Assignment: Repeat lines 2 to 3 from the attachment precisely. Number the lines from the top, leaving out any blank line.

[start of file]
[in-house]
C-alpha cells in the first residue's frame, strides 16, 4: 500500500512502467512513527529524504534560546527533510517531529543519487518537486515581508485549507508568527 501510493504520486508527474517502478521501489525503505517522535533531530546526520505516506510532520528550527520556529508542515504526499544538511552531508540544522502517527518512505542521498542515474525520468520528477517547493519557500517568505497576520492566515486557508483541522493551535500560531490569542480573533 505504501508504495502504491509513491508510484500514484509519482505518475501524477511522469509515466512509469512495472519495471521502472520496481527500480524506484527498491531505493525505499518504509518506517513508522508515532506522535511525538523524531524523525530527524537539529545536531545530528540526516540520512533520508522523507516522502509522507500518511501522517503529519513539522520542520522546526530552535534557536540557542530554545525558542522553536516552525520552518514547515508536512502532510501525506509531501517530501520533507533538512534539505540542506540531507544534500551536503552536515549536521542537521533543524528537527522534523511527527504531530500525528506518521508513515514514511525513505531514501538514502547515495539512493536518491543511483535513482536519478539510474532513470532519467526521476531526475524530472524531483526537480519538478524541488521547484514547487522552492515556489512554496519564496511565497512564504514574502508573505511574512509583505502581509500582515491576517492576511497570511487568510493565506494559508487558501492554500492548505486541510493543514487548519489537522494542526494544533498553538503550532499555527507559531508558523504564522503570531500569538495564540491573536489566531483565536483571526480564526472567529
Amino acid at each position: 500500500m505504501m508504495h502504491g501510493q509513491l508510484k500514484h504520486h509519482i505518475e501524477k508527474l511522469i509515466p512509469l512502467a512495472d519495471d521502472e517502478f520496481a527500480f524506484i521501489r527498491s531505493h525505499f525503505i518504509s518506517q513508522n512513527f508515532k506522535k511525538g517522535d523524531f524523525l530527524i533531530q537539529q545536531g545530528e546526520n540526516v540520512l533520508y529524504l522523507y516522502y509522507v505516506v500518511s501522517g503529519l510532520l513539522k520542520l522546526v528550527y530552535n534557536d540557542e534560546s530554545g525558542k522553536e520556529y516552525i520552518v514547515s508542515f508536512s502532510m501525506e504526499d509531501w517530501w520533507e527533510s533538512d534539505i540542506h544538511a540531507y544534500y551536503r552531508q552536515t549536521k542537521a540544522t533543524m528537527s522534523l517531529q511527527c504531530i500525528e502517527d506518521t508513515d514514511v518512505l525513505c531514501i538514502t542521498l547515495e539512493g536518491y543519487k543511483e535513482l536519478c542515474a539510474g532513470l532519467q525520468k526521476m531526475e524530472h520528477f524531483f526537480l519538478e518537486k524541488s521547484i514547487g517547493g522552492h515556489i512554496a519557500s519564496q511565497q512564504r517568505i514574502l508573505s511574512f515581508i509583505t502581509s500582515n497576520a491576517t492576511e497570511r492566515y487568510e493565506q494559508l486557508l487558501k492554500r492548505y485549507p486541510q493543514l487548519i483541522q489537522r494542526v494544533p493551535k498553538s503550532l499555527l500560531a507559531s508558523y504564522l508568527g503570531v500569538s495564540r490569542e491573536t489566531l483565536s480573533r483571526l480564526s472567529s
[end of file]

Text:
C-alpha cells in the first residue's frame, strides 16, 4: 500500500512502467512513527529524504534560546527533510517531529543519487518537486515581508485549507508568527 501510493504520486508527474517502478521501489525503505517522535533531530546526520505516506510532520528550527520556529508542515504526499544538511552531508540544522502517527518512505542521498542515474525520468520528477517547493519557500517568505497576520492566515486557508483541522493551535500560531490569542480573533 505504501508504495502504491509513491508510484500514484509519482505518475501524477511522469509515466512509469512495472519495471521502472520496481527500480524506484527498491531505493525505499518504509518506517513508522508515532506522535511525538523524531524523525530527524537539529545536531545530528540526516540520512533520508522523507516522502509522507500518511501522517503529519513539522520542520522546526530552535534557536540557542530554545525558542522553536516552525520552518514547515508536512502532510501525506509531501517530501520533507533538512534539505540542506540531507544534500551536503552536515549536521542537521533543524528537527522534523511527527504531530500525528506518521508513515514514511525513505531514501538514502547515495539512493536518491543511483535513482536519478539510474532513470532519467526521476531526475524530472524531483526537480519538478524541488521547484514547487522552492515556489512554496519564496511565497512564504514574502508573505511574512509583505502581509500582515491576517492576511497570511487568510493565506494559508487558501492554500492548505486541510493543514487548519489537522494542526494544533498553538503550532499555527507559531508558523504564522503570531500569538495564540491573536489566531483565536483571526480564526472567529
Amino acid at each position: 500500500m505504501m508504495h502504491g501510493q509513491l508510484k500514484h504520486h509519482i505518475e501524477k508527474l511522469i509515466p512509469l512502467a512495472d519495471d521502472e517502478f520496481a527500480f524506484i521501489r527498491s531505493h525505499f525503505i518504509s518506517q513508522n512513527f508515532k506522535k511525538g517522535d523524531f524523525l530527524i533531530q537539529q545536531g545530528e546526520n540526516v540520512l533520508y529524504l522523507y516522502y509522507v505516506v500518511s501522517g503529519l510532520l513539522k520542520l522546526v528550527y530552535n534557536d540557542e534560546s530554545g525558542k522553536e520556529y516552525i520552518v514547515s508542515f508536512s502532510m501525506e504526499d509531501w517530501w520533507e527533510s533538512d534539505i540542506h544538511a540531507y544534500y551536503r552531508q552536515t549536521k542537521a540544522t533543524m528537527s522534523l517531529q511527527c504531530i500525528e502517527d506518521t508513515d514514511v518512505l525513505c531514501i538514502t542521498l547515495e539512493g536518491y543519487k543511483e535513482l536519478c542515474a539510474g532513470l532519467q525520468k526521476m531526475e524530472h520528477f524531483f526537480l519538478e518537486k524541488s521547484i514547487g517547493g522552492h515556489i512554496a519557500s519564496q511565497q512564504r517568505i514574502l508573505s511574512f515581508i509583505t502581509s500582515n497576520a491576517t492576511e497570511r492566515y487568510e493565506q494559508l486557508l487558501k492554500r492548505y485549507p486541510q493543514l487548519i483541522q489537522r494542526v494544533p493551535k498553538s503550532l499555527l500560531a507559531s508558523y504564522l508568527g503570531v500569538s495564540r490569542e491573536t489566531l483565536s480573533r483571526l480564526s472567529s